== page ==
One of the Ponda high schools decided to felicitate the students who did well in the recently concluded SSC exams. A friend of mine is the chairman of the parent- teacher association of the school and he had taken the task of finding a chief guest for the function. He had contacted few people of eminence but had not been successful roping in anyone. He said that he will have to compromise and will have to make do with any knick-knack who was available. And the very next moment he exclaimed “Hey, YOU can be our chief guest. You are a doctor and you have grey hair. Enough. Shed your hanky-panky half pants and T shirt for a day. If you dress decently you may really look like a chief guest.” So, I was the chief guest for the felicitation programme.
I reported to the venue ten minutes before time as directed. The peon was setting the stage and some students were arranging the chairs. One of the teachers saw me, took me to the HM’s chamber and locked me in, preventing attempts at an escape. I spent the next forty five minutes memorising - from various charts hanging on the wall - the names of the past presidents and secretaries of managing committee, number of boys and girls in each class, weekly timetable of all teachers and the school prayer and its meaning.
When the number of people in the hall had reached a respectable figure, I was taken to the hall, made to sit on the stage and was handed over a bouquet. I had to sit still, listening to the usual welcome song, (surprisingly sung very nicely with accompaniment of the harmonium and ‘tabla’) welcome speech and the introduction of the guest. (going by the virtues attributed to the guest, the person about whom the gentleman was speaking was certainly not me). Then the list of students receiving the prizes was read out and I was asked to stand and handover prizes. This I did commendably, like a seasoned politician, facing the camera with a smile, balancing the certificate, trophy and the flower in one hand and shaking the hand of the student with the other. Soon afterwards I was asked to say a few words for the benefit of students.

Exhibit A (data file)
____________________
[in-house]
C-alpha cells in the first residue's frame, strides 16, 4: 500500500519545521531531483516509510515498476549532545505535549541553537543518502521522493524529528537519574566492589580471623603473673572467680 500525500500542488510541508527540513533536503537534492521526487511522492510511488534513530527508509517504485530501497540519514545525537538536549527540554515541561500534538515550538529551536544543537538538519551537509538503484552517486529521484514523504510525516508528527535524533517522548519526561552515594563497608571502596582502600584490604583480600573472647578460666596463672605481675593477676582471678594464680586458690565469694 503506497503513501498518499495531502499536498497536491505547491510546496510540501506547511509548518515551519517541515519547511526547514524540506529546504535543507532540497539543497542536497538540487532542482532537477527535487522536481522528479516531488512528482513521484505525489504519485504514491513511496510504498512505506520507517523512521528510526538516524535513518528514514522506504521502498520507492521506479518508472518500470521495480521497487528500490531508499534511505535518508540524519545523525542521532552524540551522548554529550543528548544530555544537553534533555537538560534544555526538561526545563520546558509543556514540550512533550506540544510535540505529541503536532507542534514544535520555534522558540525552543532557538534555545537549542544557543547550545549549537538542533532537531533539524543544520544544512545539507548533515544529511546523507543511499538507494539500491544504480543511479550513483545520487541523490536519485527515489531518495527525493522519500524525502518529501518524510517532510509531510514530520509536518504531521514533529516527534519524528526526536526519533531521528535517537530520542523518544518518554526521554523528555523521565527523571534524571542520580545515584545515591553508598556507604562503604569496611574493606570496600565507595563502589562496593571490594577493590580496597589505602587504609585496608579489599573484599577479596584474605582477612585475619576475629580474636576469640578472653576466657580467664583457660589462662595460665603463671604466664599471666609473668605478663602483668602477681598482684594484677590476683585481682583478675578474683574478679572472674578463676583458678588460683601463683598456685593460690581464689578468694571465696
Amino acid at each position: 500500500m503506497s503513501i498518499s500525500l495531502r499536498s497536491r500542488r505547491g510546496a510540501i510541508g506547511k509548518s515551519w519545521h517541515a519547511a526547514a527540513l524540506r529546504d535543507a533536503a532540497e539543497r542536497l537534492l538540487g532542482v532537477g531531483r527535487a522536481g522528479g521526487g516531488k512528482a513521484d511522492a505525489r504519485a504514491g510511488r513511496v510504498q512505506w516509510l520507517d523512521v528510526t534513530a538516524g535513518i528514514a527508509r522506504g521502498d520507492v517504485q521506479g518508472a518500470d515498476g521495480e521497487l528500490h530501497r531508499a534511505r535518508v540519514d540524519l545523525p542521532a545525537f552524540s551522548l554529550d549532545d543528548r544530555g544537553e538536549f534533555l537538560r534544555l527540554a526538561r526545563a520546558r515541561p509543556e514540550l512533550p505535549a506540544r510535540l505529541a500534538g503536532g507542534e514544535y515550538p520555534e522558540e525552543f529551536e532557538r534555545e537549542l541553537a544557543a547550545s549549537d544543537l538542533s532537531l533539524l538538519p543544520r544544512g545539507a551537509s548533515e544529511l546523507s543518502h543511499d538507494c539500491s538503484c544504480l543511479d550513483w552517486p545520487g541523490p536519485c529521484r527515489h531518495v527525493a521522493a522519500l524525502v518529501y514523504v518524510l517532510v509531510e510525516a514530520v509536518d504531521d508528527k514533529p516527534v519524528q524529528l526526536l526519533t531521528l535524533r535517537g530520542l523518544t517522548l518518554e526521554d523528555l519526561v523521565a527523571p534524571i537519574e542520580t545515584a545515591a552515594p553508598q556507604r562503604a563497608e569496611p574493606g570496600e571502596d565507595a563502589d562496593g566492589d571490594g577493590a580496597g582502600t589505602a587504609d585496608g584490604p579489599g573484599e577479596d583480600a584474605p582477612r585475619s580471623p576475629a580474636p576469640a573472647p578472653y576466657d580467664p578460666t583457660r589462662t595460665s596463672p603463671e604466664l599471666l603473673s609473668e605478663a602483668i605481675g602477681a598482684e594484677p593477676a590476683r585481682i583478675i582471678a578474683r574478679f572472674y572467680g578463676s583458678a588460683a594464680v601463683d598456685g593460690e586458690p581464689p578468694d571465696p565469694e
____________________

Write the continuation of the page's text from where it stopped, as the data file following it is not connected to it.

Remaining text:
I had spent sleepless nights preparing for this speech. But I had prepared well, lining up quotes and anecdotes and had taken trouble to plan and rehearse what I intended saying. After a minute or two of forgetting everything and stammering, I got back my nerves and spoke confidently - like a real chief guest. I even felt like one. By the time I finished, I was thinking that the school did the right thing inviting me and the students were lucky to hear a speech like that. I really thought that my speech must have been of some value to them. I finished with a flourish, to a loud applause.
My speech was appreciated, I was thanked, handed a memento, offered a cup of lukewarm and very sweet tea and discharged. I returned home walking on the clouds, carrying the bouquet and the memento. I was feeling great.
My father in law who was visiting us, was sitting in the armchair reading the news paper when I returned. He was surprised to see me ‘decently dressed’ and walking in carrying the bouquet and the gift.
He raised an eye brow. “What is special today?”
“I was the chief guest for a function in the school”
“You were what!!!???”
“The chief guest”
“Ha, Ha, Haaaa and did you make a speech?”
“How long did you speak?”“About fifteen minutes”
“People sat through the speech?”
“And they gave you this?” He pointed at the things in my hand.
“They needn’t have taken the trouble. Sitting through the ordeal would have been kind enough.”